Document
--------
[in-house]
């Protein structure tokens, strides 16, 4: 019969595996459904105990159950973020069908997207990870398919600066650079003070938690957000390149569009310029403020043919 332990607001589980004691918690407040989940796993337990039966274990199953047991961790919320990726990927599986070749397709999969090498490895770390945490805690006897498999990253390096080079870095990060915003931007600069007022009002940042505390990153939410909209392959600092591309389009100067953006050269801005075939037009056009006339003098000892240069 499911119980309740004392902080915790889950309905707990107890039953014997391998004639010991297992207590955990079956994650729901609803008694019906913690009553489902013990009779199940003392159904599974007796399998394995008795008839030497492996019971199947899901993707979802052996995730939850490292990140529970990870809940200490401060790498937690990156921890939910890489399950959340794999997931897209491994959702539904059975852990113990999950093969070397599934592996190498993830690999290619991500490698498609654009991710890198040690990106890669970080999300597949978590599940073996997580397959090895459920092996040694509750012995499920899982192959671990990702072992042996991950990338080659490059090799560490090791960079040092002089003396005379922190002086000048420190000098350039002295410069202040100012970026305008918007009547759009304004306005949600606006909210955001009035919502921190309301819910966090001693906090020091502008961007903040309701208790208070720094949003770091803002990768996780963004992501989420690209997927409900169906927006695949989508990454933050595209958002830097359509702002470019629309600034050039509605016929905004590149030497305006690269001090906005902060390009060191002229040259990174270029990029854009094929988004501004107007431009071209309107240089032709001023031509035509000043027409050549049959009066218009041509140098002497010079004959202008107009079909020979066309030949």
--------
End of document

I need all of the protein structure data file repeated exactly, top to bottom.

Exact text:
[in-house]
């Protein structure tokens, strides 16, 4: 019969595996459904105990159950973020069908997207990870398919600066650079003070938690957000390149569009310029403020043919 332990607001589980004691918690407040989940796993337990039966274990199953047991961790919320990726990927599986070749397709999969090498490895770390945490805690006897498999990253390096080079870095990060915003931007600069007022009002940042505390990153939410909209392959600092591309389009100067953006050269801005075939037009056009006339003098000892240069 499911119980309740004392902080915790889950309905707990107890039953014997391998004639010991297992207590955990079956994650729901609803008694019906913690009553489902013990009779199940003392159904599974007796399998394995008795008839030497492996019971199947899901993707979802052996995730939850490292990140529970990870809940200490401060790498937690990156921890939910890489399950959340794999997931897209491994959702539904059975852990113990999950093969070397599934592996190498993830690999290619991500490698498609654009991710890198040690990106890669970080999300597949978590599940073996997580397959090895459920092996040694509750012995499920899982192959671990990702072992042996991950990338080659490059090799560490090791960079040092002089003396005379922190002086000048420190000098350039002295410069202040100012970026305008918007009547759009304004306005949600606006909210955001009035919502921190309301819910966090001693906090020091502008961007903040309701208790208070720094949003770091803002990768996780963004992501989420690209997927409900169906927006695949989508990454933050595209958002830097359509702002470019629309600034050039509605016929905004590149030497305006690269001090906005902060390009060191002229040259990174270029990029854009094929988004501004107007431009071209309107240089032709001023031509035509000043027409050549049959009066218009041509140098002497010079004959202008107009079909020979066309030949």